The Forestry Department has stepped up patrols in recent days, fully aware that high temperatures, strong winds, combined with carelessness create an explosive cocktail for the island’s forests
Meanwhile, Justice Minister Ionas Nicolaou told CyBC radio on Thursday that authorities will be hiring another 50 fire fighters as part of stepped up efforts to prevent and combat fires.
The stepped up patrols are not connected to the devastating fires in Greece, but as every year, due to the high risk caused by the weather, Forestry Department director Charalambos Alexandrou told Phileleftheros newspaper.
The Forestry Department has the main responsibility for the protection of the forests from fires — and up to two kilometres from their periphery.
“We have increased patrols, particularly where we do not have observation posts. Small fire trucks accompany these patrols so that should there be a fire, the first battle can start pending the arrival of reinforcements,” he said.
Asked how he felt when alerted about a fire, he said “every fire is bad news but particularly when it is from Trimiklini and up, I feel my pulse racing and I worry, as I fear a worst case scenario. That is why our instructions are to mobilise strong forces as quickly as possible so as to tackle it from the beginning or restrict the destruction,” he said.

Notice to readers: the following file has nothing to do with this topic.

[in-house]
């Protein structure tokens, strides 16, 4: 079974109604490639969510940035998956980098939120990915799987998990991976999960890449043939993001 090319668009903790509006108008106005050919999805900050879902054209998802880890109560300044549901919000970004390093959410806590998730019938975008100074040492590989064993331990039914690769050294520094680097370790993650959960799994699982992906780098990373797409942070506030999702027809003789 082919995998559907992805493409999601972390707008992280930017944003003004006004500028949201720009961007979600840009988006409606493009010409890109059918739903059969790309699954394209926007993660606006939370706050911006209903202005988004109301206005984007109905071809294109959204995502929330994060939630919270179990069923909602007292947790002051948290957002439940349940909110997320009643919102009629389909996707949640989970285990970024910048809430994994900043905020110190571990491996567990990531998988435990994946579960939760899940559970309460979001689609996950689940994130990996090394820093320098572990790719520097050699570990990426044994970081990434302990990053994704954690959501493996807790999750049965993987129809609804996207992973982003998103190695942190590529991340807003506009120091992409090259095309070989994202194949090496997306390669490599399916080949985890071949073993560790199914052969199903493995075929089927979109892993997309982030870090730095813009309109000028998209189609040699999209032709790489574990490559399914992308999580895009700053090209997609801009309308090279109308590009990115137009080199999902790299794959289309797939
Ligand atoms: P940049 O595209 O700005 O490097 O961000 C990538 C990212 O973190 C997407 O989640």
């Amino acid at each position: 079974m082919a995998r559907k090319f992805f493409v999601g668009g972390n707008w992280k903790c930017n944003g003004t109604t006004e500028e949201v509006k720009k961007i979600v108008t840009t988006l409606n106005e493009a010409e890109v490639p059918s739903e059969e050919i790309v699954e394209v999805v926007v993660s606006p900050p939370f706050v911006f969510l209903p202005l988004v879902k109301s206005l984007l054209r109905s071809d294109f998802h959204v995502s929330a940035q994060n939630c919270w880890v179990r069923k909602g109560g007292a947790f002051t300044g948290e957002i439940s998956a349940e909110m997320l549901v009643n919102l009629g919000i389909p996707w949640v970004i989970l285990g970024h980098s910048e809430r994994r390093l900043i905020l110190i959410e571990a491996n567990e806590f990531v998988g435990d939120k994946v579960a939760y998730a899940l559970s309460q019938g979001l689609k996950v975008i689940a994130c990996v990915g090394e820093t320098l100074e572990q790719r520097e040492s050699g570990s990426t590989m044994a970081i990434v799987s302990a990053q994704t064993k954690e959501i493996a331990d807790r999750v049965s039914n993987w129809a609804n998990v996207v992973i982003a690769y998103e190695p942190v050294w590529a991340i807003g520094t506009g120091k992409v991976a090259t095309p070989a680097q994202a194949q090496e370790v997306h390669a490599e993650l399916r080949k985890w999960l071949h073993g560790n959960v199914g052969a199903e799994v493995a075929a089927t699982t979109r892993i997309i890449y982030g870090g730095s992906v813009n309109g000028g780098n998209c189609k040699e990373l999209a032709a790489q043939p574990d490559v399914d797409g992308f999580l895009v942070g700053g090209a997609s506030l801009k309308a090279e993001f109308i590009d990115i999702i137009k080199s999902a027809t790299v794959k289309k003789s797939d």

He said that climate change, the abandonment of the countryside and the extension of the residential areas to forest areas, some without permission, are aggravating factors in the battle against fires
For his part, Fire Department spokesman Andreas Kettis said that what caused concern among fire fighters were strong winds and their change of direction. Attention was paid to where fire fighters are called in to action — for example whether it is accessible for water trucks and whether the fire is moving towards river beds where it can create the chimney or stack effect that accelerates the fire and risks trapping fire fighters.
Asked about vegetation on the side of roads, he said this should be cleared by late April early May so as to restrict the possibility of fires starting and spreading.
According to the Forestry Department contributing factors to the increased risk of forest fires in Cyprus are: high temperatures and the protracted drought; strong winds; rough terrain in the forests and flammable vegetation; abandonment of rural areas; increased tourism and the mass exodus of town residents to the forests.